Breeders' Cup considers permanent home

The Breeders' Cup is exploring the possibility of having a permanent home for Thoroughbred racing's world championships.

Churchill Downs could be a front-runner based on its track record: Churchill has hosted the Breeders' Cup more than any other track (six times) and the cup is coming back to Louisville next year.

The Breeders' Cup board approved the action of looking into a single, permanent host site at its December meeting in Lexington as part of a quartet of strategic planning initiatives.

"This is the culmination of a yearlong strategic planning process designed to ensure the Breeders' Cup continues to thrive and grow as one of the world's premier sporting events and as the definitive international event in our sport," said Bill Farish, Breeders' Cup chairman, in a news release.

Farish said the board hopes to approve final plans in April 2010.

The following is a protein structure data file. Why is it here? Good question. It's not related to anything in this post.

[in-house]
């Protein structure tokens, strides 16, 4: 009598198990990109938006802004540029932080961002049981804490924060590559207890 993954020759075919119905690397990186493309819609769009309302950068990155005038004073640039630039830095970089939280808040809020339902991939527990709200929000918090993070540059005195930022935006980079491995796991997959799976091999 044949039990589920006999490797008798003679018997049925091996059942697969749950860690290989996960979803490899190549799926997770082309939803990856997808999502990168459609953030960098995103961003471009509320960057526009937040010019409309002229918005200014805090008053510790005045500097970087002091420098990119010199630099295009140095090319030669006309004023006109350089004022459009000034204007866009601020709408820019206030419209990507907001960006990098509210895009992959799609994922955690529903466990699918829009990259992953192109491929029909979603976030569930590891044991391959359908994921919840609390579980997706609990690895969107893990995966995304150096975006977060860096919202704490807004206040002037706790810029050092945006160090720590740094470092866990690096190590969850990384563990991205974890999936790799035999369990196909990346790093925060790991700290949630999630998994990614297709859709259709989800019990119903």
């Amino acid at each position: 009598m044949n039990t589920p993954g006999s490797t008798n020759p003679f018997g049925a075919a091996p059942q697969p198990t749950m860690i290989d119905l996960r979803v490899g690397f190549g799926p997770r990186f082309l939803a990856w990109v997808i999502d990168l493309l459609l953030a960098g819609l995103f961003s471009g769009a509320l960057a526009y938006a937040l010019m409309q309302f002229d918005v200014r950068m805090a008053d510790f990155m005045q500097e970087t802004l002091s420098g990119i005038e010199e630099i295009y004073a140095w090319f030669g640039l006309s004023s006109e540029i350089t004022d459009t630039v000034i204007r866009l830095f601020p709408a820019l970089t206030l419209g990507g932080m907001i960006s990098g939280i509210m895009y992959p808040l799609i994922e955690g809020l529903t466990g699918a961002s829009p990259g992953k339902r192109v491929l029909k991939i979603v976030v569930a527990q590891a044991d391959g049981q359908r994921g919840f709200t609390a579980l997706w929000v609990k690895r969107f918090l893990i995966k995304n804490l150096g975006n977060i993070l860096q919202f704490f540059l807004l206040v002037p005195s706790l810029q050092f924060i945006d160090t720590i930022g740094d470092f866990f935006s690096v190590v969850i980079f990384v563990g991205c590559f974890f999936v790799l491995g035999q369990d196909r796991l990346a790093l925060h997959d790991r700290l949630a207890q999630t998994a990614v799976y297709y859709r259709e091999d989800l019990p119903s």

The four proposals the board announced were:

■ Explore the feasibility of a single permanent host site.

■ Establish a new Breeders' Cup Racing Series in partnership with North American and European racetracks to better define and market the road to the world championships.

■ Expand brand marketing and commercial development programs, with an emphasis on digital marketing and social media.

■ Take a new approach to nominations to significantly expand the number of Breeders' Cup-eligible horses.

The change in the nominating process would be designed to increase foreign participation, said Jim Gluckson, Breeders' Cup spokesman.

"We like to get the best horses in the world to participate and a number of international stallions are not nominated to the Breeders' Cup," he said.

Expanding the nominating process could help the Breeders' Cup financially; fees from foal and stallion nominations have fallen as breeding has dropped off.

And increased foreign participation could drive more international wagering, something the championships expanded this year in a deal with the wagering site Betfair.

The board earlier this year took $5 million from reserves to shore up purses in its existing stakes program and offered a discount on nominating fees to encourage more participation.